There is growing concern that an abortion pill-by-mail clinical trial, which has expanded extensively over the past four years, is actually an effort to thwart important Food and Drug Administration (FDA) safety requirements.
Currently, under a safety system called REMS (Risk Evaluation and Mitigation Strategy), the abortion pill regimen can only be dispensed in an approved clinic or hospital. In theory, clinical trials are used to test a specific drug and hopefully alleviate safety issues that arise. Live Action News previously documented how the TelAbortion clinical trial, set up to “obtain preliminary data on the safety, acceptability, and feasibility of direct-to-consumer telemedicine abortion,” or to ship abortion pills by mail, has been gradually expanding to more states and locations in an obvious workaround to the FDA’s REMS requirements.
However, a new look at this clinical trial indicates this effort has expanded, creeping even further into more states.
When the clinical trial was first announced in July 2015, it had not yet recruited participants or announced locations. Ages of participants were from 11 to 50 years of age. In August 2015, it was announced that the trial would begin in September. However, it didn’t actually begin until months later.
In March of 2016, it was again announced that while there was no one recruited for the study yet, it was supposed to be completed in December 2016. Finally, in August 2016 (a year after it was first announced), the trial began recruiting in just two states and locations: The University of Hawaii Women’s Options (Honolulu) and the Choices Women’s Medical Center (Jamaica, NY). They anticipated 50 participants from age 11 to 50.
But then, the December 2016 completion date got pushed back. By a lot.
By May 2017, researchers had decided that rather than complete the study in December 2016, they would push it back to June of 2018 — 18 months later. In addition, they significantly increased participants, from 50 to 1000, and added two locations: Maine Family Planning (Augusta) and Oregon Health and Sciences University Women’s Health Research Unit (Portland). By October of 2017, all intended dates and enrollment had not changed.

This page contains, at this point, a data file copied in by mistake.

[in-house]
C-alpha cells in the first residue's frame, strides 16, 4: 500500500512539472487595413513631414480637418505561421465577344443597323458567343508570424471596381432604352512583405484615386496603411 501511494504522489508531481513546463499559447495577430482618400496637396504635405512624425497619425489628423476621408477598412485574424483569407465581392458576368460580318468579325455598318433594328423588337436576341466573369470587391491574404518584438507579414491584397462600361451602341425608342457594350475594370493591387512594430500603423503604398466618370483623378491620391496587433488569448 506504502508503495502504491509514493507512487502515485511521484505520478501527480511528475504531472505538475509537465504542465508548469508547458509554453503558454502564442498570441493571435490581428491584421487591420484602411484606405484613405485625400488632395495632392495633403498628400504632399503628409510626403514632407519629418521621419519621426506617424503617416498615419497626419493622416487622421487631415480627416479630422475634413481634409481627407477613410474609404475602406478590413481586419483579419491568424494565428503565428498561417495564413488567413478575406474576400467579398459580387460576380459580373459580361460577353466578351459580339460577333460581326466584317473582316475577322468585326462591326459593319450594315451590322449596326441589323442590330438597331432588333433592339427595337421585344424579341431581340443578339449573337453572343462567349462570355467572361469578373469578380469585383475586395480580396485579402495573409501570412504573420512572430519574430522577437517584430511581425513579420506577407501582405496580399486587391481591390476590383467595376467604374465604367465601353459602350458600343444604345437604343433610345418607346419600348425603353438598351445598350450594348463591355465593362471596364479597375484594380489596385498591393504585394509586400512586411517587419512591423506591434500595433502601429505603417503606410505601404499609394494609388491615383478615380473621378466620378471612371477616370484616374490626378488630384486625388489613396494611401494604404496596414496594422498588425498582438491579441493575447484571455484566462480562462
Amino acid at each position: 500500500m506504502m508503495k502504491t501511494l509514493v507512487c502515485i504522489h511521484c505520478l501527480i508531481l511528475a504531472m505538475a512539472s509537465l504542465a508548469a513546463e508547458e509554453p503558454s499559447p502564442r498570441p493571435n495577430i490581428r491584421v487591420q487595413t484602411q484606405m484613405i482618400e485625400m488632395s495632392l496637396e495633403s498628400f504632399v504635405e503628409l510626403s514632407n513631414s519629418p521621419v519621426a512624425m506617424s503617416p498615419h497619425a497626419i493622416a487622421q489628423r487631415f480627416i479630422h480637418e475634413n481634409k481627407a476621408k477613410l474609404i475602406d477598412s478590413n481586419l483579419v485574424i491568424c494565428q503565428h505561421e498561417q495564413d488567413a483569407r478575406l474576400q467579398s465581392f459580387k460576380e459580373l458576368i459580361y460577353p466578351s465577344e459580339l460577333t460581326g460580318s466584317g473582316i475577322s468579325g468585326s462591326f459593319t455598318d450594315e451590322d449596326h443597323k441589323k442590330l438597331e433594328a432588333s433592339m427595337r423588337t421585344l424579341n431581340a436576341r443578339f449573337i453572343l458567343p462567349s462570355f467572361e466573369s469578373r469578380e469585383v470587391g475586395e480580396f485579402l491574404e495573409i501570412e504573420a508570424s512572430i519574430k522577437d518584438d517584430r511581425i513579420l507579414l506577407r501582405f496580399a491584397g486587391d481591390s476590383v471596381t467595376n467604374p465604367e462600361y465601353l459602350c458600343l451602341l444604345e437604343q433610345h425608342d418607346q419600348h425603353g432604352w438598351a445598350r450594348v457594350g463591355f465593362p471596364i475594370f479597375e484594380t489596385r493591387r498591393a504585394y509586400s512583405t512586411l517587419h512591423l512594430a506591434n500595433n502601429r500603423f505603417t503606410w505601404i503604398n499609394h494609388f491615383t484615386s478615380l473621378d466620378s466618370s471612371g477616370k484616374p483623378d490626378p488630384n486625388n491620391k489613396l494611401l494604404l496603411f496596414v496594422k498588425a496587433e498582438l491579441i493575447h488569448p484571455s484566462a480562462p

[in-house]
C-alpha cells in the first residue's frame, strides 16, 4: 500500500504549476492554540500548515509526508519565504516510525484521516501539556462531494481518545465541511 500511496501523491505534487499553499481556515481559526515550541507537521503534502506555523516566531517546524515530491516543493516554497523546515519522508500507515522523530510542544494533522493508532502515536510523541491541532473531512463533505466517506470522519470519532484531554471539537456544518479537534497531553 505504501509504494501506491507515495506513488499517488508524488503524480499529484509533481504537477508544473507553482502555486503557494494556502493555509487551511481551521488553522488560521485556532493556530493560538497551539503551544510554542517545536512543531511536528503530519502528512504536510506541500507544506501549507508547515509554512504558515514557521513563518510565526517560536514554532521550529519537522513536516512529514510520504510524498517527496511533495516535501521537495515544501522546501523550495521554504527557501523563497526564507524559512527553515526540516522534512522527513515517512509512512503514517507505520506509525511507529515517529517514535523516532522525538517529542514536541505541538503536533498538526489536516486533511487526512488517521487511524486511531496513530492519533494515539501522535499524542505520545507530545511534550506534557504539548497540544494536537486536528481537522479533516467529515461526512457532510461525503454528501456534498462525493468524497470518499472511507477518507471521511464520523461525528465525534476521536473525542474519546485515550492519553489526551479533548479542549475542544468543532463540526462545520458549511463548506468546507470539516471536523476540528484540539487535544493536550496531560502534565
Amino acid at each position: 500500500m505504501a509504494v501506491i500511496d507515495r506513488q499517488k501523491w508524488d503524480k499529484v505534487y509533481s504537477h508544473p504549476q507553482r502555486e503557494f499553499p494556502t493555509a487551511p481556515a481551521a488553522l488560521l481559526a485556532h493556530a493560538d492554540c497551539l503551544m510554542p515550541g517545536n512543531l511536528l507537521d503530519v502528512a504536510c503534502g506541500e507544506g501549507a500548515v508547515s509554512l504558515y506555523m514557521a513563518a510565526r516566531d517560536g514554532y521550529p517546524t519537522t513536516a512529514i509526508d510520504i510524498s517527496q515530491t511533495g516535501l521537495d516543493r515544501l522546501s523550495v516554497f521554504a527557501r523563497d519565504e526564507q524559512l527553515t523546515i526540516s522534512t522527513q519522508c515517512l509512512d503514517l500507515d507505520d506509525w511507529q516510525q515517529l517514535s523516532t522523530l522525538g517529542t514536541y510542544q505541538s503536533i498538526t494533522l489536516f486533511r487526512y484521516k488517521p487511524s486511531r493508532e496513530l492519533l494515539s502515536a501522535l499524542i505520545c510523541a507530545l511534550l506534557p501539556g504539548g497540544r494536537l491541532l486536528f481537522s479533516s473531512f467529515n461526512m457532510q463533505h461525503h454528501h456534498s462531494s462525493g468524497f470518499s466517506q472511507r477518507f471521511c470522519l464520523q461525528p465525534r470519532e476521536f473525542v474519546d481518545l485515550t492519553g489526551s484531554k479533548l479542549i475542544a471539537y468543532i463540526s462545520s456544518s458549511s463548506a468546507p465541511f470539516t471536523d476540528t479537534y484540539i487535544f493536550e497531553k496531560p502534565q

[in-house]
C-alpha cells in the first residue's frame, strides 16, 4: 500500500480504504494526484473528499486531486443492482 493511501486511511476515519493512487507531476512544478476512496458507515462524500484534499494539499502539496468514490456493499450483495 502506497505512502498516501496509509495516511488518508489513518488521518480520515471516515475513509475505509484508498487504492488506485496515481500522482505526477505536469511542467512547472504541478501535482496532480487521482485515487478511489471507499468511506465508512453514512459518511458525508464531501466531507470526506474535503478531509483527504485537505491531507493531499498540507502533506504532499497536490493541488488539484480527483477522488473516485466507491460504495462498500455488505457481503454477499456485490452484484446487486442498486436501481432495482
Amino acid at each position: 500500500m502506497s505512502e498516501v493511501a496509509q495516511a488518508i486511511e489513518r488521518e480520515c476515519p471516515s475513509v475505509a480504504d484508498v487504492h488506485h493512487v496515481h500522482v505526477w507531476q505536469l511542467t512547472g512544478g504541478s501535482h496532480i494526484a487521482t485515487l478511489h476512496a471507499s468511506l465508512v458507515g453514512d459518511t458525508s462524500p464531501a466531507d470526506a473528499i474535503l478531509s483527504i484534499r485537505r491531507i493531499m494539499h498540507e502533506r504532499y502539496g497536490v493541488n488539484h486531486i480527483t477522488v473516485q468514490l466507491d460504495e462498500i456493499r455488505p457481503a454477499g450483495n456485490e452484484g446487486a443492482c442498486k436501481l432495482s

Then, in May 2018, researchers extended the length of the clinical trial again — this time to June of 2019 — and expanded its locations, adding Planned Parenthood Columbia Willamette in Portland, Oregon. The trial was then taking place at five locations in four states (ME, OR, HI, and NY).
And this would continue to happen. In April 2019, the completion date was pushed back another year, to June 2020. Six more locations were added, and the age eligibility expanded — this time including anyone aged 10 to 50. The added locations were:
- Planned Parenthood of the Rocky Mountains in Denver, CO
- Planned Parenthood of the Rocky Mountains in New Mexico
- Planned Parenthood Columbia Willamette in Washington
- Main Family Planning in NYC
- Carafem in Atlanta, GA
- Oregon Health and Sciences University Women’s Health Research Unit in Washington
This meant that by April 2019, the clinical trial had ballooned to 11 locations and eight states (CO, NM, WA, GA ME, OR, HI, NY).
As of yesterday, no updates had been posted to the FDA site since April 2019. As of June 2019, the locations had dropped from eleven to ten, as Choices Women’s Medical Center in Jamaica, NY, was removed. By the end of 2019, there were 10 locations in eight states (CO, NM, WA, GA ME, OR, HI, NY).
However, despite no updates to the FDA website, a view of TelAbortion’s website in March 2020 revealed three new locations were added: Emma Goldman Clinic in Iowa (no city referenced), Planned Parenthood Minnesota, North Dakota, South Dakota (located in MN) , and Planned Parenthood of Montana (in MT). On March 26, trial sponsor Gynuity tweeted additional locations including Illinois, promising “more soon.” But that’s not all.
Abortion facility Carafem’s website claims that study participants with mailing addresses in Georgia, Illinois, and Maryland can receive the pill by mail. To confirm this, a look at the TelAbortion “For Providers” page reveals Carafem in Maryland is also now a location for the study.
This brings total to at least 15 locations in 13 states (MD, IL, IA, MN, MT, CO, NM, WA, GA ME, OR, HI, and NY.)
In other words, a clinical trial first published in 2015 starting with recruiting 50 participants in two states has now expanded:
- From 50 to 1,000 participants (possibly many more than this)
- From two to 13 states
- From two to 15 (and growing) locations
- From ages 11-50 to 10-50
- From December 2016 to June 2020 (possibly to be extended further)
TelAbortion obviously cannot expand into states where telemedicine abortion is illegal, but one workaround Chong is exploring is to introduce the program in neighboring states. “If we can get into a neighboring state, it’s possible for a woman in Texas, for example, to maybe cross the border into New Mexico,” Chong says. “She can have her consult there, and then pick up her package at a Fedex office that’s holding the package for her, or something like that.”
Fast Company noted, “The hope is to get enough providers on board so TelAbortion can eventually go from research study to full-blown service.”
While the FDA has acted to protect the public from other sham operations and dangerous drugs, they seem eerily quiet while this trial grows. It is also a huge conflict of interest, given the cozy connection the sponsor has to the abortion pill’s manufacturer. Gynuity is funded by the Packard Foundation and the Buffett Foundation, original business investors of abortion pill manufacturer DANCO Laboratories, as well as the Population Council and Planned Parenthood. Gynuity is also funded by Ibis Reproductive Health (see 2017 990 report and their website), which, as recently as January 2020, was directly funded by abortion pill manufacturer, DANCO Laboratories.
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